According to the operation of the fluid flow control valve when used to periodically recharge a laser tube with gas, heat is applied to the outside of the valve-plug section 14 melting the indium or gallium valve-plug 16. The argon gas supplied by flask 11 through slow leak tube 10 and stored under pressure in reservoir section 13 bubbles through the molten indium or gallium valveplug 16 and passes through exit 15 to the externally connected laser tube. The rate of gas flow through plug 16 is proportional to the controlled gas pressure in the reservoir section 13. In the molten liquid state the valveplug is maintained in the valve-plug section 14 and does not leak into the reservoir section 13 because the liquid is supported upon the capillary conduit of the reservoir section 13 and the gradual taper of section 14. Gas is prevented from leaking along the inner walls of the valve-plug section 14 by the wetting action between the valve-plug 16 and the glass wall. After a certain time or after the desired gas has passed to the laser tube, the heat is no longer applied. The valve-plug 16 cools and solidifies upon cooling, resealing the conduit passage and gas is stored again in the reservoir section 13. The leak rate of tube 10 should provide a sufliciently slow leak that an insignificant amount of gas is admitted to reservoir section 13 during the resealing time of valve-plug section 14. In connection with supplying argon gas to a laser cavity using the fluid flow control apparatus, experience shows that the valve-plug 16 requires approximately three minutes to cool and solidify and that the reservoir section should refill to approximately 0.5 atmosphere of pressure within approximately one hour. These conditions describe an insignificant amount of gas as admitted to reservoir section 13. The amount of gas would not be insignificant if the gas admitted to the reservoir section 13 during cooling of the valve-plug 16 and resealing of section 14 was passed to the laser cavity. The amount of time during which heat is applied or the amount of gas delivered or gas pressure developed can be determined by conventional measurement or sensing instruments connected to the fluid flow control valve. The device, which has no moving parts, can be recycled a large number of times and can easily be programmed to operate automatically with the aid of sensing instruments.

While certain embodiments of the invention have been described in detail herein and shown in the accompanying drawing, it will be evident that various additional modifications are possible in the arrangement and construction of its components without departing from the scope of the invention.

We claim:

1. A fluid flow apparatus comprising:

a tube having a pinched section providing a restricted passage sufliciently narrow to allow slow leaking of molecules,

fluid supply means connected to one end of said tube for supplying pressurized fluids through said tube,

a conduit connected at one end of said tube adapted to receive and pass fluids therethrough, said conduit having a reservoir section to store fluids adjacent said tube and a valve-plug section adjacent said reservoir section,

a normally solid valve-plug located Within and sealing the valve-plug section of said conduit, said valveplug adapted to liquefy upon heating and in said liquid state to pass small quantities of fluids from the conduits reservoir section through the valve-plug, and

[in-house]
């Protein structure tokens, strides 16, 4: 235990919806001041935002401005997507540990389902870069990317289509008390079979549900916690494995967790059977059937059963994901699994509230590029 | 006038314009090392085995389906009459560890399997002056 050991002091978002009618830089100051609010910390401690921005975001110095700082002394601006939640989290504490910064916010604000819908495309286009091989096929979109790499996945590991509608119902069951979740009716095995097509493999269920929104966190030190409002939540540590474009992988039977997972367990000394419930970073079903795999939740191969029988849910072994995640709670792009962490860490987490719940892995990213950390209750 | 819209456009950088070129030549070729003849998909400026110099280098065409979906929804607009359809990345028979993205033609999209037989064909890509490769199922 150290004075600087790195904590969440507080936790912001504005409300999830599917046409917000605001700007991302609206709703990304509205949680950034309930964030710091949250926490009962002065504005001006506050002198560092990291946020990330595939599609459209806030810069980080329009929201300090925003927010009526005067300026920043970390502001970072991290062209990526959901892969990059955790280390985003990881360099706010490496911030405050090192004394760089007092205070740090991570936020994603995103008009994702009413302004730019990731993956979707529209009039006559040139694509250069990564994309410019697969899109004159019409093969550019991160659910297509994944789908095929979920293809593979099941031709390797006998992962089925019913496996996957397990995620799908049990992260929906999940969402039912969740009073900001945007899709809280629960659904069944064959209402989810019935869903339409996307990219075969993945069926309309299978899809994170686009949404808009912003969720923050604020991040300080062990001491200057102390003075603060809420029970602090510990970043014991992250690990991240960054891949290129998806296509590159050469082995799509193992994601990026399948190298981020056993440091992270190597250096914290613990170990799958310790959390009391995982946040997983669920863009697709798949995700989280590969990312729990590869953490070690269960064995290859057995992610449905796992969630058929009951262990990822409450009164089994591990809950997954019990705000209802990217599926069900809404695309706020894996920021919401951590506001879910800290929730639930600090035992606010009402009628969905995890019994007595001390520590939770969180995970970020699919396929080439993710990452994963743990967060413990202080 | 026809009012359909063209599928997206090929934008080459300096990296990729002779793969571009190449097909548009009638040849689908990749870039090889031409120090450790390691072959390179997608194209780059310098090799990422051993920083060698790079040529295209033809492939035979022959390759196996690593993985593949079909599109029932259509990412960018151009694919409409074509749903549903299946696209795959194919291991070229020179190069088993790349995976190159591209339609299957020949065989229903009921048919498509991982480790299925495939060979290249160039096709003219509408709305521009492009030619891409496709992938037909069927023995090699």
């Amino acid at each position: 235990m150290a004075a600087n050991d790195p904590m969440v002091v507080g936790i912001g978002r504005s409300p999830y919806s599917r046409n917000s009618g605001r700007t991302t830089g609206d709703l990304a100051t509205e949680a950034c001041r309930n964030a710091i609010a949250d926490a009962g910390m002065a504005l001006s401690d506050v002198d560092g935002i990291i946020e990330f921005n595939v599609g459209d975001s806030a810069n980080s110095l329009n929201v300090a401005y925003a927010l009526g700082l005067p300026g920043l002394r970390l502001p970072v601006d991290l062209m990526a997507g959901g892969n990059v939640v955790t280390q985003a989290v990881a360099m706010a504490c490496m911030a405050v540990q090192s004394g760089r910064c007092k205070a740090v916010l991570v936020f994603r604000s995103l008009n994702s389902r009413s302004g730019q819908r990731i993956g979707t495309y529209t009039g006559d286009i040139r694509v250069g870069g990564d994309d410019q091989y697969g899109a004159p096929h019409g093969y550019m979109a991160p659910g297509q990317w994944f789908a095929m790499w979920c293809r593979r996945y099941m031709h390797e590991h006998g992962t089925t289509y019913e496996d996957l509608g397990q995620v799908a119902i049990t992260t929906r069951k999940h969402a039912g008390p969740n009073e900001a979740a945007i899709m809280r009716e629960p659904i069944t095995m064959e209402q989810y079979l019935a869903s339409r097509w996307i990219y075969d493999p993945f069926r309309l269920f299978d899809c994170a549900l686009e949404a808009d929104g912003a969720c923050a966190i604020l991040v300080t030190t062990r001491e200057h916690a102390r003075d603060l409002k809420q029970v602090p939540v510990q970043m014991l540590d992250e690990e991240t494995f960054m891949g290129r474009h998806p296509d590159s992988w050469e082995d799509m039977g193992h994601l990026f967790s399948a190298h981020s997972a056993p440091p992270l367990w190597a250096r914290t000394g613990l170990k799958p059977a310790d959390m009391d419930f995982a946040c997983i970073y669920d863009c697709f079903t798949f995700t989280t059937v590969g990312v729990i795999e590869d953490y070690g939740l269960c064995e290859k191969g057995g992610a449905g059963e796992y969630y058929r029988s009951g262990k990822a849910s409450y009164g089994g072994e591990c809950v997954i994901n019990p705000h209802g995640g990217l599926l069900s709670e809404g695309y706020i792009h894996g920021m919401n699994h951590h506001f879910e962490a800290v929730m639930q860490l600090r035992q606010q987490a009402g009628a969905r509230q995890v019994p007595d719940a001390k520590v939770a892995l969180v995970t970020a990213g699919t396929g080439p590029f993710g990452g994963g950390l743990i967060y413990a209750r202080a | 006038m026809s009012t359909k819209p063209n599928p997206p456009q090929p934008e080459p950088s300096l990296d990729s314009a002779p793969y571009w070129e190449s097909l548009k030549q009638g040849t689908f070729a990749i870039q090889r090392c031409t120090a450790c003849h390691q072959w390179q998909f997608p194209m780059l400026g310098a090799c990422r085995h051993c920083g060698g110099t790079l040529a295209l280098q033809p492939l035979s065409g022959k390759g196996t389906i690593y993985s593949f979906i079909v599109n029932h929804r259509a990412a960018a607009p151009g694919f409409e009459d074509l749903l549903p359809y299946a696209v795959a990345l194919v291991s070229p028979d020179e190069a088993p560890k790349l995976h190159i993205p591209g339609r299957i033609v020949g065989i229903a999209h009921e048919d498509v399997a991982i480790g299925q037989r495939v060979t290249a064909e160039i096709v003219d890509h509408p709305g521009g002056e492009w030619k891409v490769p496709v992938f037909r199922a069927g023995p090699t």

means for heating said valve-plug.

2. A fluid flow apparatus as in claim 1 wherein the conduit defines a capillary conduit.

3. A fluid flow apparatus as in claim 1 wherein the conduit valve section passage forms a gradual taper, said taper passage adapted to receive and nest said valveplug therein and to support the valve-plug while in liquid state by capillary action.

4. A fluid flow apparatus as in claim 3 wherein the conduit passage intermediate said tube and said taper passage forms a capillary passage. I

5. A fluid flow apparatus as in claim 4 wherein the capillary passage defines a passage having inside diameter in the order of 0.5 millimeter.

6. A fluid flow apparatus as in claim 4 wherein the substance of the valve-plug defines a substance having a low vapor pressure, glass wetting capabilities and a low melting point, said plug substance in combination with said taper passage inner wall forming a long seal.

7. A fluid flow apparatus as in claim 6 wherein the valve-plug substance defines the metal indium.

8. A fluid flow apparatus as in claim 6 wherein the valve-plug substance defines the metal gallium.

9. A fluid flow apparatus as in claim 6 and further comprising: a noble gas contained within and to be supplied by the fluid supply means.

10. A fluid flow apparatus as in claim 9 wherein argon gas defines the noble gas.

11. A fluid flow apparatus as in claim 9 wherein the open-end of said conduit adjacent the valve-plug section is connected to external instruments.

12. A fluid flow apparatus as in claim 9 wherein the conduit defines a glass conduit.

13. A fluid flow apparatus as in claim 12 wherein the tube defines a malleable material.

5 6 14. A fluid flow apparatus as in claim 13 wherein 3,270,756 9/1966 Dryden 137-13 copper forms the tube material. 3,270,773 9/1966 Brunne 251118 XR References Cited UNITED STATES PATENTS r 0 2,717,032 9/1955 Dupin 137-44 XR CL 2,771,900 11/1956 Dayton 137 251 251-368 2,942,615 6/1960 Dayton 137-74 XR ROBERT R. MACKEY, Primary Examiner

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Classifications
U.S. Classification137/251.1, 251/368, 137/13, 137/334
International ClassificationF16K13/10, F16K13/00
Cooperative ClassificationF16K13/10
European ClassificationF16K13/10